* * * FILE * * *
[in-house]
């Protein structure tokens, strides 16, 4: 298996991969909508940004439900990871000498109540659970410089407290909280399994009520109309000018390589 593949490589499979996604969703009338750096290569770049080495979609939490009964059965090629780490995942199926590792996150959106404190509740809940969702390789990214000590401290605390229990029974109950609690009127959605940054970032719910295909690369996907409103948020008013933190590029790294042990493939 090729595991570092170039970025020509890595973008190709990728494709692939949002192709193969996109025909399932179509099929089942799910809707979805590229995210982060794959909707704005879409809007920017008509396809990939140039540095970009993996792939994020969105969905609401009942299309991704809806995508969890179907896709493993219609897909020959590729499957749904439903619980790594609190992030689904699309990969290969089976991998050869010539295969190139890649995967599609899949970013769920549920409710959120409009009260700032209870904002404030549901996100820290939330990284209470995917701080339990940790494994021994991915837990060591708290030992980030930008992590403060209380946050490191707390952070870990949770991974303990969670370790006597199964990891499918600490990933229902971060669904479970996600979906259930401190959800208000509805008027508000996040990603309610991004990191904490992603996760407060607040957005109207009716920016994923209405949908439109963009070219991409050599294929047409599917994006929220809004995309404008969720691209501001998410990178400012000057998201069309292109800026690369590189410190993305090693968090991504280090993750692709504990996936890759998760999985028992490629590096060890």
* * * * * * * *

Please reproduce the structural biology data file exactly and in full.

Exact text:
[in-house]
């Protein structure tokens, strides 16, 4: 298996991969909508940004439900990871000498109540659970410089407290909280399994009520109309000018390589 593949490589499979996604969703009338750096290569770049080495979609939490009964059965090629780490995942199926590792996150959106404190509740809940969702390789990214000590401290605390229990029974109950609690009127959605940054970032719910295909690369996907409103948020008013933190590029790294042990493939 090729595991570092170039970025020509890595973008190709990728494709692939949002192709193969996109025909399932179509099929089942799910809707979805590229995210982060794959909707704005879409809007920017008509396809990939140039540095970009993996792939994020969105969905609401009942299309991704809806995508969890179907896709493993219609897909020959590729499957749904439903619980790594609190992030689904699309990969290969089976991998050869010539295969190139890649995967599609899949970013769920549920409710959120409009009260700032209870904002404030549901996100820290939330990284209470995917701080339990940790494994021994991915837990060591708290030992980030930008992590403060209380946050490191707390952070870990949770991974303990969670370790006597199964990891499918600490990933229902971060669904479970996600979906259930401190959800208000509805008027508000996040990603309610991004990191904490992603996760407060607040957005109207009716920016994923209405949908439109963009070219991409050599294929047409599917994006929220809004995309404008969720691209501001998410990178400012000057998201069309292109800026690369590189410190993305090693968090991504280090993750692709504990996936890759998760999985028992490629590096060890």